This is the third post in Cathy Liska’s blog series, which demonstrates the International Coach Federation’s (ICF) core coaching competencies in action. This installment discusses how a coach continues to build her relationship with her client through active listening, powerful questioning, and direct communication. Check out the previous post in this series.
Beginning with their initial meeting and continuing throughout the relationship, Marie listened with intention. She would occasionally summarize what her client, David, said to demonstrate that she heard and understood. This also helped David, because hearing his thoughts summarized allowed him to clarify his own thinking and examine his rationale.
Marie asked short, simple questions that were open ended, and then gave David the space to answer. She used language that was both respectful and clear. She adjusted her approach to complement David’s style, further enhancing his understanding and engagement. By communicating effectively, Marie modeled skills that David wanted to develop.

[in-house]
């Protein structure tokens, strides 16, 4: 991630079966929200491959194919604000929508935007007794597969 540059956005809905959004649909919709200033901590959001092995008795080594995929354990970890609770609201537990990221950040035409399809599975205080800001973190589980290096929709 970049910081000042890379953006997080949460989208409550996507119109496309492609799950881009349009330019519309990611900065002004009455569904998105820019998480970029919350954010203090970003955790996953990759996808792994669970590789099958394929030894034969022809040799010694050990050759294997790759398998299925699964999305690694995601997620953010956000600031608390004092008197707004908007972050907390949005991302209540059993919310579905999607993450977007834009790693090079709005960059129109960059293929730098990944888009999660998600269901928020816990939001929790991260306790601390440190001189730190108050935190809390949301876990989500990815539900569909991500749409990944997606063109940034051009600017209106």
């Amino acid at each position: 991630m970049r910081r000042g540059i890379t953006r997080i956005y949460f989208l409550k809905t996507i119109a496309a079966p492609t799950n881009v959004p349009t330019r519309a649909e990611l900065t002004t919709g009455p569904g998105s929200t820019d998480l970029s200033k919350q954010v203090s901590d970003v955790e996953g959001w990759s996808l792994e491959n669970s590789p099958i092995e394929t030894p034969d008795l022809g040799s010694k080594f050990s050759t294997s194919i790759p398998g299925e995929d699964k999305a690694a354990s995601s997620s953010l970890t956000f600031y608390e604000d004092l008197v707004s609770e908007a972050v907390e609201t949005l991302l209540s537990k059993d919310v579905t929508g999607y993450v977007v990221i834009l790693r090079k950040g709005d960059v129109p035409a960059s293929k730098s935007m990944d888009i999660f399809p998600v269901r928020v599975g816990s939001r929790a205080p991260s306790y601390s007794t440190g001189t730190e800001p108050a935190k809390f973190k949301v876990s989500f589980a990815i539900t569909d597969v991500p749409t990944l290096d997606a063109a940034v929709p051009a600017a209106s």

In their third coaching session, David asked Marie to review the results of his 360-degree evaluation, which was now complete. Some of the feedback was painful, and David initially challenged its validity. Marie asked simple, open questions to help David understand the feedback.
Through the probing of his coach, David realized that it was more important to focus on what he wanted moving forward. David also realized that by developing his emotional intelligence, he could improve his relationships. He decided he wanted to work on his communication skills – listening, language choice, and thoughtful questioning. David became aware that his own goals actually aligned with the recommendations from the 360 evaluation.
During the coaching relationship, David continued to set specific goals for skills he wanted to develop. He also created action plans for achieving those goals. As a result, David gradually improved his relationships both at work and at home. His team saw the changes he was making and appreciated David’s efforts. In turn, David achieved his growth and productivity goals and gave credit to his team for the results.